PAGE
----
Results for:Inherent Rights
Total Resources: 20
This article takes the notion of ‘refusal’ to be an alternative to recognition politics in settler colonial society. This is argued as alternative with recourse to ethnographic examples that highlight the way in which ‘consent’ operates as a technique of recognition and simultaneous dispossession in historical cases from Indigenous North America and Australia.
At the Rise of the Fourth World Conference in 2014, Rodolfo Stavenhagen presented on contemporary Indigenous issues, including health, equity, and self-determination.
Rise of the Fourth World Conference June 11-13, 2014. Video shot by Nathan from the Commons Studio at the Working Centre and edited by students of the WLU Indigenous Health and Social Justice Research Group at the Queen Street Commons Studio. In this video, Ovide Mercredi presents the Indigenous experience of colonization and the important of maintaining a strong cultural identity in the face of oppression.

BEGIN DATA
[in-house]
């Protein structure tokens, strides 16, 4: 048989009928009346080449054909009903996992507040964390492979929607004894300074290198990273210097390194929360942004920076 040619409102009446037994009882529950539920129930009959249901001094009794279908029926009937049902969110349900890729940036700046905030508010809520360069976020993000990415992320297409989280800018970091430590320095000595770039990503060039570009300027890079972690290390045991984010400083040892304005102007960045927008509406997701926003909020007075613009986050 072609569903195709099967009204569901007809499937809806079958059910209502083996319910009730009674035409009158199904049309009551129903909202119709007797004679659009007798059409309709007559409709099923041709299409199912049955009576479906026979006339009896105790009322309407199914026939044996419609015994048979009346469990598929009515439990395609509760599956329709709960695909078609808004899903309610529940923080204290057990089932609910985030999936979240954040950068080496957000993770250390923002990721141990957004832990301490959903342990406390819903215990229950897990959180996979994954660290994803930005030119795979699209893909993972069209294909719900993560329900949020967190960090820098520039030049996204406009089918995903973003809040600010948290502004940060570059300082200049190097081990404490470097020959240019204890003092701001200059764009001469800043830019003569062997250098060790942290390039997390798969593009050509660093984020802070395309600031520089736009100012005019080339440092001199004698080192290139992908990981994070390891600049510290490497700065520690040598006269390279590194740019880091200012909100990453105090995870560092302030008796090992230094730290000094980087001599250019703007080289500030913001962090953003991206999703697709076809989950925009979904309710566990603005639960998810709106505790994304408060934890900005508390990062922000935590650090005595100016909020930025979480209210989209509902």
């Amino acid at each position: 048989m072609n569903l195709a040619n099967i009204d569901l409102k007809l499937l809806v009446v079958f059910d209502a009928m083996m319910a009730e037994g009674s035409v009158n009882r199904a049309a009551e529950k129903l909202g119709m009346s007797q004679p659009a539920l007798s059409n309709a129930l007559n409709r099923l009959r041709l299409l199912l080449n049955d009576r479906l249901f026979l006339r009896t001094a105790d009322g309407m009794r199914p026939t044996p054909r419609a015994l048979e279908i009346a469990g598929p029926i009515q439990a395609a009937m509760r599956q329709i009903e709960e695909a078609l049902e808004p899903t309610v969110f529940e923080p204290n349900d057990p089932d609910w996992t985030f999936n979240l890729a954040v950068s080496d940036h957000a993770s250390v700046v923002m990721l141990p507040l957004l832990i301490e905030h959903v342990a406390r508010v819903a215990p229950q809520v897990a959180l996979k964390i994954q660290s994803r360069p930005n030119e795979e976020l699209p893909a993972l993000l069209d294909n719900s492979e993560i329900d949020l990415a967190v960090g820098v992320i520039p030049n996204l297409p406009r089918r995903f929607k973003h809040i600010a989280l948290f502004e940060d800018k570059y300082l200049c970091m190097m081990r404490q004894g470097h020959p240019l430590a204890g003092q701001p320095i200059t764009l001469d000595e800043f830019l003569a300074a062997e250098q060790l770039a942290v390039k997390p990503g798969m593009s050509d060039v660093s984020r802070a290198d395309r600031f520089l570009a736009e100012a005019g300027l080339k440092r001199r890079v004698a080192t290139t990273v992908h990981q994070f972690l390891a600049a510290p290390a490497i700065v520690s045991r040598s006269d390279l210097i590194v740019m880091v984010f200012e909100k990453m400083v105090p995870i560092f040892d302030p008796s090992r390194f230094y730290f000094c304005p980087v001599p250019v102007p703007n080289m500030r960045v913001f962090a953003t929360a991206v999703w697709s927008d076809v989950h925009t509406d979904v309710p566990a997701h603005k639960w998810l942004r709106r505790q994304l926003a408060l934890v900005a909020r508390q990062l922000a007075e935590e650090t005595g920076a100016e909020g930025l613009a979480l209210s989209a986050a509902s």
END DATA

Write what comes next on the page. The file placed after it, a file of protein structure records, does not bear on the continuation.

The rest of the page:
The emergence of an international rights regime is a matter of both national and international importance that points to a critical yet oft-ignored governance issue – Indigenous rights. With the adoption of UNDRIP, states formally recognized the distinct status of indigenous peoples, as well as the international obligation to protect and promote their human rights. UNDRIP serves to reinforce the fundamental rights and protections of indigenous peoples that were already recognized by international law, but often denied by states.
This report documents the various industrial projects being conducted in Latin America with minimal supervision and ownership in the protection of Indigenous lands.
This excellent plain language manual describes Free Prior and Informed Consent for Indigenous communities and provides 4 steps in the FPIC process: Community mobilization, Negotiation, Decision Making, Project Monitoring. The manual ends with a discussion of ways to get a fair deal between communities and companies.